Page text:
Atlanta Journal Constitution article -
More black women are willing to face the challenges
that go along with dating outside their race
By JOHN BLAKE
Atlanta Journal-Constitution Staff Writer
NICK ARROYO / Staff
Natasha Bailey, 23, and Jason Walker, 22, exemplify a growing trend -- black women dating white men.
The 23-year-old Bailey is an ebony-hued woman with dreads, a baby doll voice and a love of African culture so strong that she joined a West African rites of passage society.
But she's a traitor to some because she's dating Jason Walker, a 22-year-old white man. How could she, her friends ask, given how white men have treated black people.
"I'm the first one to say, OK, let's look at the history," the Atlanta resident says. "But to take that and put that on a person that's right here and now, I can't do that. That's unfair to that person. I judge them as they come."
Bailey represents a quiet revolution taking place among some black women. For years, they've complained about the shortage of eligible black men. Now they're no longer content to vent on "Oprah." If Mr. Right happens to be white, more are willing to cross the color line.
"I'm not going to sit on a porch in a rocking chair, all alone at 80 years old because of color," says Wanda Dunn, a 37-year-old Stone Mountain Web designer. "I don't see it as a turning away from black men but as expanding my options."
When it comes to interracial dating, people have traditionally focused on the taboo nature of black men dating white women. Yet statistics show that more black women are becoming involved with white men.
According to the U.S. Census Bureau, the number of black female/white male marriages remained relatively static between 1960 and 1980, increasing from 26,000 to 27,000. But by 2000, the number had jumped to 80,000.
Images of black women pairing with white men are now common in popular culture as well. Commercials and music videos are full of such couples. Halle Berry recently won an Oscar for her controversial role in "Monster's Ball," a film in which she plays a waitress who becomes involved with a white man. Berry also played the girlfriend of a white man in another film, "Swordfish." And Angela Basset played the girlfriend of Robert De Niro in "The Score."
Changing the script
The reasons driving black women to flip the dating script are varied. Some of it is simple exposure. Social divisions along color lines remain, but they aren't as rigid. Black women find themselves more in contact with white men in school, at the office and in social settings.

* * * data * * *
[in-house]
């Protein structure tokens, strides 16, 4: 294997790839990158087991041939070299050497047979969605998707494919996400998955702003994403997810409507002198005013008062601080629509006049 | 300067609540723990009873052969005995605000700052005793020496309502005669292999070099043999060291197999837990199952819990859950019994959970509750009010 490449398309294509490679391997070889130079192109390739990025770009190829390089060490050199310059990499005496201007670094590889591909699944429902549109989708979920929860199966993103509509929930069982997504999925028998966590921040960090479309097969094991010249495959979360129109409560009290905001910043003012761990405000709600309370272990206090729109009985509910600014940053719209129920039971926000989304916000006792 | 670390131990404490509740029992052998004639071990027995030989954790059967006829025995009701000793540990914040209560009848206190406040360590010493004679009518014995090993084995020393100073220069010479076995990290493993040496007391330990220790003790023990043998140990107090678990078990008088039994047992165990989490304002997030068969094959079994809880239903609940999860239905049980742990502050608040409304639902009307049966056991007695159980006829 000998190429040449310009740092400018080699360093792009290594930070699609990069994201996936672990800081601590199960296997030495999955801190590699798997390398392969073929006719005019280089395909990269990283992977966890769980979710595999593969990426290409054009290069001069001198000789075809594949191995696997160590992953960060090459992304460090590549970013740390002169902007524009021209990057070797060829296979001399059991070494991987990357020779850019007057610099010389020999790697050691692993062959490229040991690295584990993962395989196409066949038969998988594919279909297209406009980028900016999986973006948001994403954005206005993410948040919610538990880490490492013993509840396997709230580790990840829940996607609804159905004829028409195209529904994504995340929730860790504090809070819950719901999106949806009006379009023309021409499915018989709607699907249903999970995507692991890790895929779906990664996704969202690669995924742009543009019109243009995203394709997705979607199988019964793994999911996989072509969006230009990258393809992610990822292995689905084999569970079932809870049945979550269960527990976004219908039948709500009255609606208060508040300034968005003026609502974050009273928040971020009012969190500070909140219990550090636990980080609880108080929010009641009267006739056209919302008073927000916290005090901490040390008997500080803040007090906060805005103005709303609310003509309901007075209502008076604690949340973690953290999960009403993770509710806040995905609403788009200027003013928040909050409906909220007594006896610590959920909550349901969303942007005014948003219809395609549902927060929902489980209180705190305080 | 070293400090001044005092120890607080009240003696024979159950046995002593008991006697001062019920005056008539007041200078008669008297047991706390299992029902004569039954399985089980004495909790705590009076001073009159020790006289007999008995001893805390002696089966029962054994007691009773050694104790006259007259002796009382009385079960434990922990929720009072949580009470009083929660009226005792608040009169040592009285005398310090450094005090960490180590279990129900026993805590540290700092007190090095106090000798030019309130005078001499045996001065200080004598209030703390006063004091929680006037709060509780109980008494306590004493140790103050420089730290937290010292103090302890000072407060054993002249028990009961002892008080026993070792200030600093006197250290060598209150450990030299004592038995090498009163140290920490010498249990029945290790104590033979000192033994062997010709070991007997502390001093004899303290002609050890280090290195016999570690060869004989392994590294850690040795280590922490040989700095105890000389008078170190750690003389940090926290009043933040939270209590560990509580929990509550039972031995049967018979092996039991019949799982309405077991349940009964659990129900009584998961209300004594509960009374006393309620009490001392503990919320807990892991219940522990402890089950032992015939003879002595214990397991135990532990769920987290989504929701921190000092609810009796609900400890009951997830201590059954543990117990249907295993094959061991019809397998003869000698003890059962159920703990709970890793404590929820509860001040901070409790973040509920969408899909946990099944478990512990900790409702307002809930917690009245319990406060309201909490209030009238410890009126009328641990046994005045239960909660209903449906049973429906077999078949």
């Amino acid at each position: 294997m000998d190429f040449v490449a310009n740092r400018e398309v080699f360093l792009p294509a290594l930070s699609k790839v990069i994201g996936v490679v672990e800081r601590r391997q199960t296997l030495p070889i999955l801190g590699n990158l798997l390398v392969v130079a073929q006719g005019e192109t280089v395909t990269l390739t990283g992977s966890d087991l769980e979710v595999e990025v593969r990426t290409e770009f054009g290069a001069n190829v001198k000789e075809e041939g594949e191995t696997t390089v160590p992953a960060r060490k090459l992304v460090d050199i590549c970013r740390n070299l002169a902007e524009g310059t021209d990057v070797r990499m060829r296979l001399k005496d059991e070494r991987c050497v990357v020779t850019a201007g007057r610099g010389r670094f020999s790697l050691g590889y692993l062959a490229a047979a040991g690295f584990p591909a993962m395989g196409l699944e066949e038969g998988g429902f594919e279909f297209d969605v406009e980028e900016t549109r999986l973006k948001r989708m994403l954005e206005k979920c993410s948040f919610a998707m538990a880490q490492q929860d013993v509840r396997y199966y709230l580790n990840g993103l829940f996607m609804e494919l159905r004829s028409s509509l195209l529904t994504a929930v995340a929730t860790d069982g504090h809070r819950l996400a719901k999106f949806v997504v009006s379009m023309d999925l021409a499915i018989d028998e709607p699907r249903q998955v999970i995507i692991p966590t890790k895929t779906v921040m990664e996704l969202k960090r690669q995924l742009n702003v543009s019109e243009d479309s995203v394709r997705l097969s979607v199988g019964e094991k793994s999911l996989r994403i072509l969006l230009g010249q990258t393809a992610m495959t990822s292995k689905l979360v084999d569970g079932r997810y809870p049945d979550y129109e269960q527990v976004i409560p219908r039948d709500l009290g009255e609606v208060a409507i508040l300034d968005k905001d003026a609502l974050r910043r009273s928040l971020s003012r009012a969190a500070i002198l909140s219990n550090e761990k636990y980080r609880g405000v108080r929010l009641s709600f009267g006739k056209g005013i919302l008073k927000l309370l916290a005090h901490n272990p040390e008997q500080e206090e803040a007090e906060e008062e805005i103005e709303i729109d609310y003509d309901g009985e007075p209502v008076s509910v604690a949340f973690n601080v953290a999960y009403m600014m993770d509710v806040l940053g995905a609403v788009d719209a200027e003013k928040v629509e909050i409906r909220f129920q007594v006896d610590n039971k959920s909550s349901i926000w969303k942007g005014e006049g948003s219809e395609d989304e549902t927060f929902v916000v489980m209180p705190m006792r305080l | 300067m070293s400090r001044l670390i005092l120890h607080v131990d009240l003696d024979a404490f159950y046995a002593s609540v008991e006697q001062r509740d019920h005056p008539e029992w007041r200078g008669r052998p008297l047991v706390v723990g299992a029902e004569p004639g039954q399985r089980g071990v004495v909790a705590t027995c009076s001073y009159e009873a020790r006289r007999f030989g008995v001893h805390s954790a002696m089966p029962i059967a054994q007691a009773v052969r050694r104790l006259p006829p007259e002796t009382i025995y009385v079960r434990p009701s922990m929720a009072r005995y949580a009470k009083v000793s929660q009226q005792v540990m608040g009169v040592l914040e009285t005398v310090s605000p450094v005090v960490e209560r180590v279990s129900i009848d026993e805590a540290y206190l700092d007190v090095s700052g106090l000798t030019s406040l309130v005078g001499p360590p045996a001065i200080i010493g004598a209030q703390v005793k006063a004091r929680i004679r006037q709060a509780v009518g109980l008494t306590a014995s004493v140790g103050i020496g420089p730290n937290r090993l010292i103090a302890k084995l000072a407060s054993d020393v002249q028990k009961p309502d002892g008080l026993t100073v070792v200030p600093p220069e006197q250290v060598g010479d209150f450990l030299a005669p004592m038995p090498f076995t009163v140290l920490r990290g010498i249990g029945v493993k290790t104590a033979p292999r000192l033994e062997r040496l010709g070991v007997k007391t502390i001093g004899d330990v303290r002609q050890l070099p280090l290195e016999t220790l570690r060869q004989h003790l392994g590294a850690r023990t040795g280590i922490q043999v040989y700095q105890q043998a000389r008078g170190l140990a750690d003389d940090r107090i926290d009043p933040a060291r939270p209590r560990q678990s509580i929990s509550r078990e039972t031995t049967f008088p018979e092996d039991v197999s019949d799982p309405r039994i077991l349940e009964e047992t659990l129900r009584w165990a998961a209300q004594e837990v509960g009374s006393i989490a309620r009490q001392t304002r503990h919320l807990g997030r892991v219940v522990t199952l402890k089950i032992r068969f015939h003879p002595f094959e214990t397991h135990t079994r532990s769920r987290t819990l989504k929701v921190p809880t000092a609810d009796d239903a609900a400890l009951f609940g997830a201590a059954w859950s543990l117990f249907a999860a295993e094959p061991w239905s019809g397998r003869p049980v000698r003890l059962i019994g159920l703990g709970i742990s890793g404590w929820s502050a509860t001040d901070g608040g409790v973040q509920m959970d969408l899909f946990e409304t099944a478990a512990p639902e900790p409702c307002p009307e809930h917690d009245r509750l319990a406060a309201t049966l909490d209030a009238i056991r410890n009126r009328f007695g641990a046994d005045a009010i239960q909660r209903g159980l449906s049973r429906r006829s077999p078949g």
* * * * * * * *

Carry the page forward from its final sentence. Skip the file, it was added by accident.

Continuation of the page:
Janice Flowers is the Atlanta coordinator with Pre-Dating Events, a national company that schedules mixers for professionals. She says more black women are telling her that they're willing to date white men.
"Because we're so used to seeing them in social situations, it's becoming less of a taboo," she says.
The reason most often cited, though, for the change in dating attitudes is demographics. A disproportionate number of black men are in jail, or are murder victims. One in every 20 black men older than 18 is in prison, the 2000 Human Rights Watch report concluded. Black teenage males are seven times more likely to be murdered than white teenage males, the Centers for Disease Control and Prevention reported.
The result is that black women face a marriage squeeze. According to the Joint Center for Political and Economic Studies in Washington, the percentage of black women who are married declined from 62 percent in 1950 to 36 percent in 2000.
Melanie Robinson, 29, says many black men know the numbers favor them so they have less incentive to treat a black woman well.
"They have their options, so they can pick and choose," the Marietta resident says. "I've just found that there is a lack of appreciation of black women in Atlanta. We come a dime a dozen here."
Robinson, who has dated three white men, says they're more romantic and willing to go on dates like walking in the park or visiting a museum.
"I haven't found any black men trying to take me to the museum," she says. "I wish they would make an effort other than, 'Let's go and have a drink' or 'Let's go to the Red Lobster for all-you-can-eat crab legs on Monday.' "
Another complaint about black men involves insecurity. Black beauty-shop conversations ring with the same complaints from black women who say many black men can't handle an independent, professional black woman who often has more formal education than they do.
At least 60 percent of blacks who get awarded college degrees are women, according to the Journal of Blacks in Higher Education.